Ex-refugees made to feel they are 'not British' as they 'jump through hoops' to renew passports

Exclusive: They have lived in Britain for decades since leaving Aden but suddenly face hurdle after hurdle


Jewish refugees from Aden who have lived in Britain for decades have spoken of having to “jump through hoops” they have never previously encountered when applying to renew their passports, and being made to feel they are “not British citizens” .

One of those who fled the former British protectorate, which is now Yemen, said he had “been made to wait months and asked to produce documents never needed before”.

Nearly the entire Jewish population fled Aden between June 1947 and September 1967, mostly heading to Israel and Britain.

During the 1967 Six-Day War, those who remained had to be secretly airlifted out by the Royal Air Force in the middle of the night and were brought to the UK. Those who came were issued with British Overseas Passports.

Rami Kanzen was among the Jews who came to the UK in 1960 and applied to renew his passport using the express channel last month. Mr Kanzen, once given an appointment at the passport office, was told it would take a few hours and that he could come back to collect his passport the following day.

But after a delay over an issue with the first photo he provided, he encountered another setback when officials asked him to return and present copies of his older expired passports.

“I provided some five expired passports, all showing me to be a UK citizen even though I have never had to do that before,” he said.

But that did not appear to be enough for passport officials and they asked him to present his birth certificate, then his parent’s birth certificates and wedding certificate.

“It was ridiculous,” he said. “That took weeks to find them. I have never been asked to produce this kind of documentation before and my father was born in 1896 — where was I going to find these things?

“They also asked me to get a letter from my employer verifying who I am — but I am my own employer. I said ‘are you serious? You want me to write a letter from myself saying I am me?’ Nothing satisfied them.”

It was only when he found a letter from the Passport Office from 1982, which informed him he was a British Citizen, that their demands stopped.

Mr Kanzen said: “I couldn’t travel and it was a month after that before I was issued with a new passport.”

Simon Toby, who lives in Tottenham north London, has reported a similar problem.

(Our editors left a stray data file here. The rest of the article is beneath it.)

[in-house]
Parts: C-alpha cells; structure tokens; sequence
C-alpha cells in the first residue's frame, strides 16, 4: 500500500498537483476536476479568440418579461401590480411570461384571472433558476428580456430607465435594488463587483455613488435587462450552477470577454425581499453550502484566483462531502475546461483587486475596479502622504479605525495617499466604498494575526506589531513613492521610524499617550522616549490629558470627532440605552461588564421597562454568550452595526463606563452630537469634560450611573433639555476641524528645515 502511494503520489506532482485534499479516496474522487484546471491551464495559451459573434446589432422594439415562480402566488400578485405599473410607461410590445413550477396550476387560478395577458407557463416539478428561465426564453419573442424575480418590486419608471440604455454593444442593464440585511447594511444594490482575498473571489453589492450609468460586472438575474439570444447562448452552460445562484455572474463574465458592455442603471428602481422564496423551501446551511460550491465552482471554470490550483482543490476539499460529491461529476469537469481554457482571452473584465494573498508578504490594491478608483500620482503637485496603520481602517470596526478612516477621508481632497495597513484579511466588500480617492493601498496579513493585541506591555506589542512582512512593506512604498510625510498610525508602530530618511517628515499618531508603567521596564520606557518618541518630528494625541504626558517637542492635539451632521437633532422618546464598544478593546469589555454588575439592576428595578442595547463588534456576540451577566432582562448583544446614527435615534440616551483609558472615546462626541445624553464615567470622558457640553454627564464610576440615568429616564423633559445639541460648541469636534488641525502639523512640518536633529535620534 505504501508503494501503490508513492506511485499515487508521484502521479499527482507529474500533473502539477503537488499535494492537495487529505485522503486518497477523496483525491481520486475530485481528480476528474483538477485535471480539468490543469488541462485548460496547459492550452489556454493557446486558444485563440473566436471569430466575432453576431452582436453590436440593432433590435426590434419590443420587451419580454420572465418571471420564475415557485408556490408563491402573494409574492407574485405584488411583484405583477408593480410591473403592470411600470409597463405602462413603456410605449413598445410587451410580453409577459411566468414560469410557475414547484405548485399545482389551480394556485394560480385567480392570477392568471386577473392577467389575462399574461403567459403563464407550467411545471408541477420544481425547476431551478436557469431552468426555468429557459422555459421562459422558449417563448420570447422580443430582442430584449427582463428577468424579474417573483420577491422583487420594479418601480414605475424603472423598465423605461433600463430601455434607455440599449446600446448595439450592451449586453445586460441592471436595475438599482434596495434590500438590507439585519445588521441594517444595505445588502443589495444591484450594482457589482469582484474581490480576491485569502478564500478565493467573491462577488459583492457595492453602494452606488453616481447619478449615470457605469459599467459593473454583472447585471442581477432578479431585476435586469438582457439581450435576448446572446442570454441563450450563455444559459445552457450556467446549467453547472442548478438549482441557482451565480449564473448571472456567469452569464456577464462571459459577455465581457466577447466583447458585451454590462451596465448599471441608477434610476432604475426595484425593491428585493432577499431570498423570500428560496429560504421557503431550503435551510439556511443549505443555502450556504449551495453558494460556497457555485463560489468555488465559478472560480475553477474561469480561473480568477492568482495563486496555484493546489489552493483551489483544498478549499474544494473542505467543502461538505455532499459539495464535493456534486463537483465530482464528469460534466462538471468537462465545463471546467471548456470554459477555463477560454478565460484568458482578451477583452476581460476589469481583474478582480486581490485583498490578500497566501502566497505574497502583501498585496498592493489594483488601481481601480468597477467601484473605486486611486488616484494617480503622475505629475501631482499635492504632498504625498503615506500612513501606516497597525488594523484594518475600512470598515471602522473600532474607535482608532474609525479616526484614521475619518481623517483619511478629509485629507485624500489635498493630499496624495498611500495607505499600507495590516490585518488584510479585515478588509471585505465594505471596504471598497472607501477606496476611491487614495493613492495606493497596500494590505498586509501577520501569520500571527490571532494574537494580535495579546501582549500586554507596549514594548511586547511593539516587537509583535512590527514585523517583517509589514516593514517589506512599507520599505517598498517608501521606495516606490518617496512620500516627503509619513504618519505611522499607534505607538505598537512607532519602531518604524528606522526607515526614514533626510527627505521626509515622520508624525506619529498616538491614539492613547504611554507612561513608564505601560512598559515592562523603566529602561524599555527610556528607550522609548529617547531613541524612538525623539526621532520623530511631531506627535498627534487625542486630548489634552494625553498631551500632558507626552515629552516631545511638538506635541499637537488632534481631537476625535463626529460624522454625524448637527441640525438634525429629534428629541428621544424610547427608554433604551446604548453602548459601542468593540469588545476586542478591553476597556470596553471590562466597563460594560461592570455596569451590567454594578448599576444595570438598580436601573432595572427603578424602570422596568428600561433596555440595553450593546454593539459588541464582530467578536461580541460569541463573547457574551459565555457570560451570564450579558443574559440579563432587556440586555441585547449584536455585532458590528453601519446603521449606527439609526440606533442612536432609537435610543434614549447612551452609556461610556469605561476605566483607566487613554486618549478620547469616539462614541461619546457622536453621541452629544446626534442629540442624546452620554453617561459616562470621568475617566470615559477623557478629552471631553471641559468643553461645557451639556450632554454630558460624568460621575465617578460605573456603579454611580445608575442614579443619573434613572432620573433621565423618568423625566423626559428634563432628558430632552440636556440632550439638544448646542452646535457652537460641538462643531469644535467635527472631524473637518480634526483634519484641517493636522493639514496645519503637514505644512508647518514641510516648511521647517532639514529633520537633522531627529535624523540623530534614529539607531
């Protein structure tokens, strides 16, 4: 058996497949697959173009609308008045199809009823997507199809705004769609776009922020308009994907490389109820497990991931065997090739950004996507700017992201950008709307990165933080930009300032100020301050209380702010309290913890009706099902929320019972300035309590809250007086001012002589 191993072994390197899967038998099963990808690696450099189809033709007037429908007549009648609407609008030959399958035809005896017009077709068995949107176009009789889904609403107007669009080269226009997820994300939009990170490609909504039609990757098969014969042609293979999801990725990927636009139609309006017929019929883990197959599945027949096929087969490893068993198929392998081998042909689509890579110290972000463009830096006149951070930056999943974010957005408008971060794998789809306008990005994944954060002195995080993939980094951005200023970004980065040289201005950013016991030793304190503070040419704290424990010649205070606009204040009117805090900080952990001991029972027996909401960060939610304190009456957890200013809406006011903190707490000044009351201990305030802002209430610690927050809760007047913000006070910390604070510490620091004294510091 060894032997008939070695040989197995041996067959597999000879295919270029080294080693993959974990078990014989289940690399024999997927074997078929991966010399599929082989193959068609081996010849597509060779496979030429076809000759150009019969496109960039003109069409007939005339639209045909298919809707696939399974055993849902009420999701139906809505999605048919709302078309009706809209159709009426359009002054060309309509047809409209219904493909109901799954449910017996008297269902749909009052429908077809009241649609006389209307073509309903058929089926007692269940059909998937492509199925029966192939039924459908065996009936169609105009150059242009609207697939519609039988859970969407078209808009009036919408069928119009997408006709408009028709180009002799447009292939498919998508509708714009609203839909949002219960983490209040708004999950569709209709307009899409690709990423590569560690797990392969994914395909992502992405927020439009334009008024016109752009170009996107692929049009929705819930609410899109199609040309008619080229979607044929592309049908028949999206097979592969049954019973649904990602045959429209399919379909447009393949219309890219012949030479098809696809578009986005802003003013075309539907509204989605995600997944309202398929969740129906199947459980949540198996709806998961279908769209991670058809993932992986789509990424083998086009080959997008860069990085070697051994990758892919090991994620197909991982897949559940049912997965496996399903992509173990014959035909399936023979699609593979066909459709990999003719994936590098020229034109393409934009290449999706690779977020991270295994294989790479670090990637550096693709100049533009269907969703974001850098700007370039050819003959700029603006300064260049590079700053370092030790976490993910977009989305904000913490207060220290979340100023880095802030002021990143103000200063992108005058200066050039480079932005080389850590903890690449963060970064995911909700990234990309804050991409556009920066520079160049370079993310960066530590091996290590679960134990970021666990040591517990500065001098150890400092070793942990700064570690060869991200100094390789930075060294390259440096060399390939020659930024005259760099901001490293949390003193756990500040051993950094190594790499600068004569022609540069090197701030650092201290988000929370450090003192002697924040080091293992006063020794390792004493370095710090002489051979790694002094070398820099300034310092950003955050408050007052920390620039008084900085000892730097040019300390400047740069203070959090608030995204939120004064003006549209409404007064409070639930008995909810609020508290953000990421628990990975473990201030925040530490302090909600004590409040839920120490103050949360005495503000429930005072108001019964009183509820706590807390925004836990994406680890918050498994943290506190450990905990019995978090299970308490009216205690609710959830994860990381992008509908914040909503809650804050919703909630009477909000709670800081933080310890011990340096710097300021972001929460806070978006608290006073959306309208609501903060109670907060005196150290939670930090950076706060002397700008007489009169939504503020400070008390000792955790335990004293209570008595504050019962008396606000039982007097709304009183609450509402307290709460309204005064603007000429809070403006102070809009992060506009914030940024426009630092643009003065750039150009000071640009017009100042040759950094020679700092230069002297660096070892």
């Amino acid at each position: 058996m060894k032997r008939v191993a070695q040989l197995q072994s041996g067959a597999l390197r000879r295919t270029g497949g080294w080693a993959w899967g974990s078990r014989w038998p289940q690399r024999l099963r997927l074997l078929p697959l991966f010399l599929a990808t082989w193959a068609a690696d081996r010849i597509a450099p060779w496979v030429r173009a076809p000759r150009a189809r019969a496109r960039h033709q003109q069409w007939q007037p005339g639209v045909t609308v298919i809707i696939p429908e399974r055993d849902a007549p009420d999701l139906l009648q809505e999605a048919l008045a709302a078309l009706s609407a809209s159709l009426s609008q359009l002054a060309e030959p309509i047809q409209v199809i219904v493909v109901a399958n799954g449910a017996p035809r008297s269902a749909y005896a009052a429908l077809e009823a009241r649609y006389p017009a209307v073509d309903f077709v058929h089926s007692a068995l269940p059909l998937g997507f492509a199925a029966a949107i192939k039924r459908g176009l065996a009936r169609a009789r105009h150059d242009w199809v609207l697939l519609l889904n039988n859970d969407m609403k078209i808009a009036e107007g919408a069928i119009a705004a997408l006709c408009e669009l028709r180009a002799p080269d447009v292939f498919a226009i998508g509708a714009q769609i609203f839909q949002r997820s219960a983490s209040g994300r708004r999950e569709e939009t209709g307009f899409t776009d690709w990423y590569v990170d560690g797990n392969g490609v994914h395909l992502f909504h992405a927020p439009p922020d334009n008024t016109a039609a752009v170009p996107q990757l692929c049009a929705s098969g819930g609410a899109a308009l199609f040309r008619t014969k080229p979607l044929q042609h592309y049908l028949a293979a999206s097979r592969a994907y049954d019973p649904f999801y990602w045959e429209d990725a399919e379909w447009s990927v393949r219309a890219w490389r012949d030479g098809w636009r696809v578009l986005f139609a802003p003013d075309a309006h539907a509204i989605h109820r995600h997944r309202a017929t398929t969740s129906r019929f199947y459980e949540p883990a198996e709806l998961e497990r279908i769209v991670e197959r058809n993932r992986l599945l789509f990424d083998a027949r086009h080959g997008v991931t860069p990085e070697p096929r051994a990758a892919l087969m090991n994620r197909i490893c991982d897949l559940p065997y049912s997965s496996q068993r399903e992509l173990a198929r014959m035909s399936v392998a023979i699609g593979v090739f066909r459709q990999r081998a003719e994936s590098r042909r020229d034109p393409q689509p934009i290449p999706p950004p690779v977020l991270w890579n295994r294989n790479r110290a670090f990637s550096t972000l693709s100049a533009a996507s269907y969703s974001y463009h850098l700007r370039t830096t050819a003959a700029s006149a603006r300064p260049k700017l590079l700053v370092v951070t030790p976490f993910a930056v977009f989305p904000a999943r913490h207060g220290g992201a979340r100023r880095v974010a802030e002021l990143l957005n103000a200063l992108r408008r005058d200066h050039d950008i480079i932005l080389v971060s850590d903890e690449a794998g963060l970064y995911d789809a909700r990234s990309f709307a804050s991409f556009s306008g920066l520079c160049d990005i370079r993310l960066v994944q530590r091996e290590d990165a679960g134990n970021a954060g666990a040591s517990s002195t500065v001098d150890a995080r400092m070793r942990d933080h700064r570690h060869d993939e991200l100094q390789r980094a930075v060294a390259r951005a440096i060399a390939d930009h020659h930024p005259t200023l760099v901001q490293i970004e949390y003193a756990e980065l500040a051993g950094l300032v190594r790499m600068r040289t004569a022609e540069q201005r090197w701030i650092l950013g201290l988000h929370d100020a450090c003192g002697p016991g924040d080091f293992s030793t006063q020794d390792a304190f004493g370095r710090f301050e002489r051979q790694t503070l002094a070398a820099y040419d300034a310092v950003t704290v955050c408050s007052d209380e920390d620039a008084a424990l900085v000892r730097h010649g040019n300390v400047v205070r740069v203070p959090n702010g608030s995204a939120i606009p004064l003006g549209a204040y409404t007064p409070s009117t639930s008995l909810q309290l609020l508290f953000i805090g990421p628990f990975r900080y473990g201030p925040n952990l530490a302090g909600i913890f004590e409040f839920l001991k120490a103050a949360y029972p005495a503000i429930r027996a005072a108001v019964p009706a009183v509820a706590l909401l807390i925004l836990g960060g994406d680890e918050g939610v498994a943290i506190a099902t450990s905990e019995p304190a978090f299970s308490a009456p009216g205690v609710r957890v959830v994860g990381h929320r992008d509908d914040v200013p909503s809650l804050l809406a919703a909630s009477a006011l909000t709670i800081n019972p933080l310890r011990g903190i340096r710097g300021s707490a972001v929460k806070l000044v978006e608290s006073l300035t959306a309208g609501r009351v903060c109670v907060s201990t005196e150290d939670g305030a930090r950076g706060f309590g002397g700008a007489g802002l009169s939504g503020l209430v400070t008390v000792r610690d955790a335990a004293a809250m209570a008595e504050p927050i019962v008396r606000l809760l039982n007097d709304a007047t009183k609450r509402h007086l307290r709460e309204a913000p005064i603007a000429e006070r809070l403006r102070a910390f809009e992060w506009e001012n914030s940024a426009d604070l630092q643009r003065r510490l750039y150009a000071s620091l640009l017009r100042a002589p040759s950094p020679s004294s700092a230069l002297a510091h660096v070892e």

Mr Tobi, who was born in Aden in 1950 and emigrated to Britain on a passenger ship in 1960. He got his first British passport in the 1960s.

However when his brother applied for a passport for his British-Israeli daughter, officials demanded to see his mother’s birth certificate.

“Then they wanted my brother’s birth certificate but we only had a copy. They said we had to have the original. I told them there is civil war in Aden, nothing is functioning there — how I meant to get that?”

Mr Tobi had to find a solicitor in Aden and pay him to visit the interior and foreign ministry to get them to stamp his brother’s birth certificate as an official document.

He said: “It cost me hundreds of pounds. The solicitor got asked, ‘why are you helping a Jew?’ because they could see our family name was Jewish.”

Despite finally getting hold of the documents, the Tobi family gave up with the application process because they were worried about “what more we would be asked for that we can’t get”.

In a third case, the son of Yemeni Jews, who cannot be identified for legal reasons, was issued a passport which was later cancelled with “no good reason given”, he said.

Mr Kanzen said he knew of other Adeni Jews who have had similar problems.

A Home Office spokesman told the JC: “HM Passport Office needs to be satisfied of a person’s nationality, identity, and entitlement when issuing passports, and will request supporting documents to support this assessment.

“Documentary requirements, and any changes around those requirements, are based on a current assessment of a risk of fraud and are not restricted to a single type of British nationality.

"We reserve the right to ask for additional documents should they be required.”

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